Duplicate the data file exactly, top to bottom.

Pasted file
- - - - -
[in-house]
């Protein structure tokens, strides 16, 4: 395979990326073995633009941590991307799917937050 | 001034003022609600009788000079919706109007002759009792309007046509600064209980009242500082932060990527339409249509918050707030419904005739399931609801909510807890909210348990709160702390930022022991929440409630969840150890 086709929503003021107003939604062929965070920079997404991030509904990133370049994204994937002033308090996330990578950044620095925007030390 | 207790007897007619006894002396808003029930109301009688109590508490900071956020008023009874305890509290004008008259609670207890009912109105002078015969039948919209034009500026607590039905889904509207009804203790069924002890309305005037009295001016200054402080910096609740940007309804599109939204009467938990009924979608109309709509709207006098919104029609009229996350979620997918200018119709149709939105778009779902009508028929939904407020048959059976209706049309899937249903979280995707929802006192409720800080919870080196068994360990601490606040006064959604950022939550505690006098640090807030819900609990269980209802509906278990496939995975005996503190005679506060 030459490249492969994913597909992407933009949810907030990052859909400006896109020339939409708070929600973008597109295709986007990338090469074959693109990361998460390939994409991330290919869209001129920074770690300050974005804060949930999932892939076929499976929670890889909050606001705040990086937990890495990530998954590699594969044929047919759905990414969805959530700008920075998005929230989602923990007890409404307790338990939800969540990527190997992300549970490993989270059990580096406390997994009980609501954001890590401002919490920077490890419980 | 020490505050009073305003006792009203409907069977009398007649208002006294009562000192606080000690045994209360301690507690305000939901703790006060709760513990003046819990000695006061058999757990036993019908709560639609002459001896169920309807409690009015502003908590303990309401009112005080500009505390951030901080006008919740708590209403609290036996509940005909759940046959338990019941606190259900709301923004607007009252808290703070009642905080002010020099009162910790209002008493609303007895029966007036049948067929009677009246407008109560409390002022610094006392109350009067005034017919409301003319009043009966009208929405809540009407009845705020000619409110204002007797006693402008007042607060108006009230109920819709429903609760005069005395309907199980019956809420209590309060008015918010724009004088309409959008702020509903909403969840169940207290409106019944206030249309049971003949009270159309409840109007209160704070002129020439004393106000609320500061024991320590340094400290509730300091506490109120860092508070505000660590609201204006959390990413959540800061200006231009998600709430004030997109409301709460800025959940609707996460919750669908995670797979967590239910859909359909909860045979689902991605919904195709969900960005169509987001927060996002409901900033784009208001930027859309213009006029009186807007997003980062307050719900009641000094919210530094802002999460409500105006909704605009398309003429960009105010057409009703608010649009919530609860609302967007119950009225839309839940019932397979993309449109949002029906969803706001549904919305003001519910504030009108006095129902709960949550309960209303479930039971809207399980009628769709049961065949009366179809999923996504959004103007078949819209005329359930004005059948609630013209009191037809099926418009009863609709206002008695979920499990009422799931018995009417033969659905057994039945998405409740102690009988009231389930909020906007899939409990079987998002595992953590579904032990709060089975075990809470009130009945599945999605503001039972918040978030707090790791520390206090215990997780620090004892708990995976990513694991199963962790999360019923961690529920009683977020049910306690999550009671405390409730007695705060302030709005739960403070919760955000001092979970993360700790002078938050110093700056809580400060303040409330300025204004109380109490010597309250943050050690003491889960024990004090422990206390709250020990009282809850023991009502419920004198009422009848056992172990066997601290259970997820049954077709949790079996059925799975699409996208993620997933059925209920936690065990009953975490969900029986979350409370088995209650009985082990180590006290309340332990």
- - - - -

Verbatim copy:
[in-house]
């Protein structure tokens, strides 16, 4: 395979990326073995633009941590991307799917937050 | 001034003022609600009788000079919706109007002759009792309007046509600064209980009242500082932060990527339409249509918050707030419904005739399931609801909510807890909210348990709160702390930022022991929440409630969840150890 086709929503003021107003939604062929965070920079997404991030509904990133370049994204994937002033308090996330990578950044620095925007030390 | 207790007897007619006894002396808003029930109301009688109590508490900071956020008023009874305890509290004008008259609670207890009912109105002078015969039948919209034009500026607590039905889904509207009804203790069924002890309305005037009295001016200054402080910096609740940007309804599109939204009467938990009924979608109309709509709207006098919104029609009229996350979620997918200018119709149709939105778009779902009508028929939904407020048959059976209706049309899937249903979280995707929802006192409720800080919870080196068994360990601490606040006064959604950022939550505690006098640090807030819900609990269980209802509906278990496939995975005996503190005679506060 030459490249492969994913597909992407933009949810907030990052859909400006896109020339939409708070929600973008597109295709986007990338090469074959693109990361998460390939994409991330290919869209001129920074770690300050974005804060949930999932892939076929499976929670890889909050606001705040990086937990890495990530998954590699594969044929047919759905990414969805959530700008920075998005929230989602923990007890409404307790338990939800969540990527190997992300549970490993989270059990580096406390997994009980609501954001890590401002919490920077490890419980 | 020490505050009073305003006792009203409907069977009398007649208002006294009562000192606080000690045994209360301690507690305000939901703790006060709760513990003046819990000695006061058999757990036993019908709560639609002459001896169920309807409690009015502003908590303990309401009112005080500009505390951030901080006008919740708590209403609290036996509940005909759940046959338990019941606190259900709301923004607007009252808290703070009642905080002010020099009162910790209002008493609303007895029966007036049948067929009677009246407008109560409390002022610094006392109350009067005034017919409301003319009043009966009208929405809540009407009845705020000619409110204002007797006693402008007042607060108006009230109920819709429903609760005069005395309907199980019956809420209590309060008015918010724009004088309409959008702020509903909403969840169940207290409106019944206030249309049971003949009270159309409840109007209160704070002129020439004393106000609320500061024991320590340094400290509730300091506490109120860092508070505000660590609201204006959390990413959540800061200006231009998600709430004030997109409301709460800025959940609707996460919750669908995670797979967590239910859909359909909860045979689902991605919904195709969900960005169509987001927060996002409901900033784009208001930027859309213009006029009186807007997003980062307050719900009641000094919210530094802002999460409500105006909704605009398309003429960009105010057409009703608010649009919530609860609302967007119950009225839309839940019932397979993309449109949002029906969803706001549904919305003001519910504030009108006095129902709960949550309960209303479930039971809207399980009628769709049961065949009366179809999923996504959004103007078949819209005329359930004005059948609630013209009191037809099926418009009863609709206002008695979920499990009422799931018995009417033969659905057994039945998405409740102690009988009231389930909020906007899939409990079987998002595992953590579904032990709060089975075990809470009130009945599945999605503001039972918040978030707090790791520390206090215990997780620090004892708990995976990513694991199963962790999360019923961690529920009683977020049910306690999550009671405390409730007695705060302030709005739960403070919760955000001092979970993360700790002078938050110093700056809580400060303040409330300025204004109380109490010597309250943050050690003491889960024990004090422990206390709250020990009282809850023991009502419920004198009422009848056992172990066997601290259970997820049954077709949790079996059925799975699409996208993620997933059925209920936690065990009953975490969900029986979350409370088995209650009985082990180590006290309340332990």